WHO asks China for details after surge in respiratory illness among children

WHO asks China for details after surge in respiratory illness among children

Beijing/Geneva, Nov 23 (PTI) The WHO on Thursday said it has made an official request to China for detailed information on a spike in respiratory illnesses after the Chinese health authorities reported multiple infectious respiratory diseases with surging cases of mycoplasma pneumonia and influenza flu among children.

Earlier this month, Chinese experts also sounded an alert about the relapse of COVID-19 infections during the current winter season and asked elderly and vulnerable populations to get vaccinated.

The World Health Organisation (WHO) in a statement issued in Geneva said it had requested China to provide additional epidemiologic and clinical information, as well as laboratory results from reports of clusters of pneumonia in children through the International Health Regulations mechanism.

The WHO statement calling on information from China was seen as an attempt to secure official information in time unlike in 2019 when the global health body came under strong criticism for the delay in getting timely reports from Beijing on the breakout of the coronavirus, which later spiralled into a massive pandemic causing millions of deaths all over the world.

“We have also requested further information about recent trends in the circulation of known pathogens including influenza, SARS-CoV-2, RSV and mycoplasma pneumoniae, and the current burden on health care systems,” the WHO statement said.

“WHO is also in contact with clinicians and scientists through our existing technical partnerships and networks in China,” it said.

The statement by the global health body was in response to remarks by Mi Feng, spokesman of the National Health Commission, at a news conference here on November 13 that as winter approaches, China has entered the peak season for respiratory illnesses, and different viruses or pathogens are circulating simultaneously.

'Efforts should be made to monitor the spread of mycoplasma pneumonia, COVID-19, influenza flu, as well as dengue fever and norovirus infections, to step up surveillance and early warnings so as to understand the spread of these viruses and their mutations,' he said.

Chinese health experts said mycoplasma pneumoniae -- a pathogen that commonly causes sore throat, fatigue, fever and a lingering cough that can last for months in children aged five and above -- has drawn heightened attention this winter as hospitals nationwide have seen young patients swarming there to seek treatment.

China is seeing the circulation of multiple infectious respiratory illnesses this winter, with surging cases of mycoplasma pneumonia, and rising cases of influenza flu, but a downward trend in COVID-19 cases in recent days, according to a report in the state-run China Daily.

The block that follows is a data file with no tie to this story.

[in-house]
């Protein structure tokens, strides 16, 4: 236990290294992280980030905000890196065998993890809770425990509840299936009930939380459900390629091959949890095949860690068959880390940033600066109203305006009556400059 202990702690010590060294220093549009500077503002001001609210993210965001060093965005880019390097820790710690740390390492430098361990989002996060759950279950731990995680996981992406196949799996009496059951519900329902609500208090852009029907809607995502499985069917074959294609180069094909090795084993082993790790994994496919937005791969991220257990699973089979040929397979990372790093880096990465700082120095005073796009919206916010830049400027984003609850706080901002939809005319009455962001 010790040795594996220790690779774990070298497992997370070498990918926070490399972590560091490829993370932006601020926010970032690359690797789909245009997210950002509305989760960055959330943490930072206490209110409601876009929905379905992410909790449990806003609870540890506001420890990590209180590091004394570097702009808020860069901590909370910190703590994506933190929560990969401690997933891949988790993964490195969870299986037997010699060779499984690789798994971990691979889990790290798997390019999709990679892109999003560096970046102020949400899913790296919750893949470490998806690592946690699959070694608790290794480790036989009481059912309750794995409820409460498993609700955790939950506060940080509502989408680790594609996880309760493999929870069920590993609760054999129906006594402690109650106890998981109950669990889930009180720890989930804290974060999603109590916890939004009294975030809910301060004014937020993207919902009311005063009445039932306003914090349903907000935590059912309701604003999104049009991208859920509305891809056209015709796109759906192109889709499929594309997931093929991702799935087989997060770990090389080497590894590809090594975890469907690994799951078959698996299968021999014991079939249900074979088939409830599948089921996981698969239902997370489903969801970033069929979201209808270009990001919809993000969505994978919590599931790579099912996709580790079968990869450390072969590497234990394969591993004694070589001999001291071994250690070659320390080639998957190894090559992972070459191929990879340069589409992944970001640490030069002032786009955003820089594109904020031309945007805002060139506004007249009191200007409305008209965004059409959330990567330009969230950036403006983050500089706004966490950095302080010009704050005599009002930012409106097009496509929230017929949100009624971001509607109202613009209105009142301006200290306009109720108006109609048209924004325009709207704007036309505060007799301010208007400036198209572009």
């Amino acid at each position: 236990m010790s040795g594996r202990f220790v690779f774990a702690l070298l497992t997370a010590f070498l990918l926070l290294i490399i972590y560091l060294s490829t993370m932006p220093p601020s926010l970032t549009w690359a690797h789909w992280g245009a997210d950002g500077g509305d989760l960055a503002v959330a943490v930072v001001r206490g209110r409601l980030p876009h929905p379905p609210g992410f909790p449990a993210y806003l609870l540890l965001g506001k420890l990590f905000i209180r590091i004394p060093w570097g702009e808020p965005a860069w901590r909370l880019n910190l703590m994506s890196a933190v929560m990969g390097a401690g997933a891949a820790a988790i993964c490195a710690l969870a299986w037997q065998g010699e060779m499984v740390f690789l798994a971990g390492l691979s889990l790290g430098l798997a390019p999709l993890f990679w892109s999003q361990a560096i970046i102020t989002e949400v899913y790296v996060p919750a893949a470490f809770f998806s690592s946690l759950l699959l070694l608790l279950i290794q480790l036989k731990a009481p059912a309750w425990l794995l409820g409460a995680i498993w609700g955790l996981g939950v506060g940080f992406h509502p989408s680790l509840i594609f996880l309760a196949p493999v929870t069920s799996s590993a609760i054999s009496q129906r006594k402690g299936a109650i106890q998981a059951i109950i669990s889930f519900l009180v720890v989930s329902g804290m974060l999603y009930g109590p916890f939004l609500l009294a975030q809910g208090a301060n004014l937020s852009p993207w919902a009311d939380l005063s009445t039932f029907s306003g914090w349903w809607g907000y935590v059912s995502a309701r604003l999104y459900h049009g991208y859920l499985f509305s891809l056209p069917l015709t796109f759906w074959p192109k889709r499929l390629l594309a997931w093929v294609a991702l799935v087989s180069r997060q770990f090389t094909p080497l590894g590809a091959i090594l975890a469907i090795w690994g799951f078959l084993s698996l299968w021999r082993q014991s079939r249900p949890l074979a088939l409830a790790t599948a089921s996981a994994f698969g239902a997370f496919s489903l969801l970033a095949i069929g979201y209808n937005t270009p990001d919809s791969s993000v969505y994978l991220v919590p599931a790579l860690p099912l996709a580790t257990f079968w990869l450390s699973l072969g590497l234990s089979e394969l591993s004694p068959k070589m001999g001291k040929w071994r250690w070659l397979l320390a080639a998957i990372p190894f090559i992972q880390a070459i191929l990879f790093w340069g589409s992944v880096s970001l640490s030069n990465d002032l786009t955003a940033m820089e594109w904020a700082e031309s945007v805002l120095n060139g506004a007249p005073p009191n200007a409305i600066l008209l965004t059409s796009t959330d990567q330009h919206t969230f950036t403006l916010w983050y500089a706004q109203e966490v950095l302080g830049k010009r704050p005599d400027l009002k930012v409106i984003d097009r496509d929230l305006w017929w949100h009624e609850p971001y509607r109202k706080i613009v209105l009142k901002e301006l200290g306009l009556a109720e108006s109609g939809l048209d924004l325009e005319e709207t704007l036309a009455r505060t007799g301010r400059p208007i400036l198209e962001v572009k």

Chinese officials and experts have so far attributed the spread of pneumonia and other respiratory diseases among children to the lifting of Covid-19 measures, which included the wearing of masks, and the simultaneous circulation of multiple common pathogens.

Though Covid-19 is among the circulating pathogens, it has not been named as a top cause for the surge, the Hong Kong-based South China Morning Post reported on Thursday.

In September and October, the mycoplasma pneumoniae bacteria was the major cause of respiratory diseases among children across China, with many hospitals reporting a spike in young patients seeking treatment, the report said.

Paediatrics expert Wei Tianli at the Beijing Friendship Hospital was quoted by the city’s health authorities as saying that while mycoplasma pneumoniae infections surged every three to five years, the symptoms had become more serious this time.

The severity could be a result of the bacteria developing drug resistance against azithromycin, an antibiotic, Wei said. Some children can also become seriously sick when they are infected with more than one pathogen at once.

Wang Dayan, director of the China National Influenza Centre administered by the Chinese Centre for Disease Control and Prevention, said that flu activities across the nation have been rising, with H3N2 the dominant strain.

In past years, the flu season for winter and spring usually runs from about mid-October to early March and peaks in January, she said.

Wang stressed that an effective way to prevent flu infections and reduce related serious cases and deaths is by expanding vaccinations.

Regarding COVID-19, Wang said the number of domestic cases has been on a downward trend since late August and the positivity rate of the disease at fever clinics and hospitals is declining consistently, according to the China Daily report.

China reported 209 severe COVID-19 cases and 24 related deaths in October, according to the China CDC.

However, Zhong Nanshan, a prominent respiratory illness expert, said during a conference recently that modelling shows that small spikes of COVID-19 infections will likely appear this month through to January.

The WHO statement said China has systems in place to capture information on trends in influenza, influenza-like illnesses, RSV and SARS-CoV-2, and reports to platforms such as the Global Influenza Surveillance and Response System.

“While WHO seeks this additional information, we recommend that people in China follow measures to reduce the risk of respiratory illness, which include recommended vaccination; keeping distance from people who are ill; staying home when ill; getting tested and medical care as needed; wearing masks as appropriate; ensuring good ventilation; and regular hand-washing,” it said. PTI KJV SCY AKJ SCY SCY SCY

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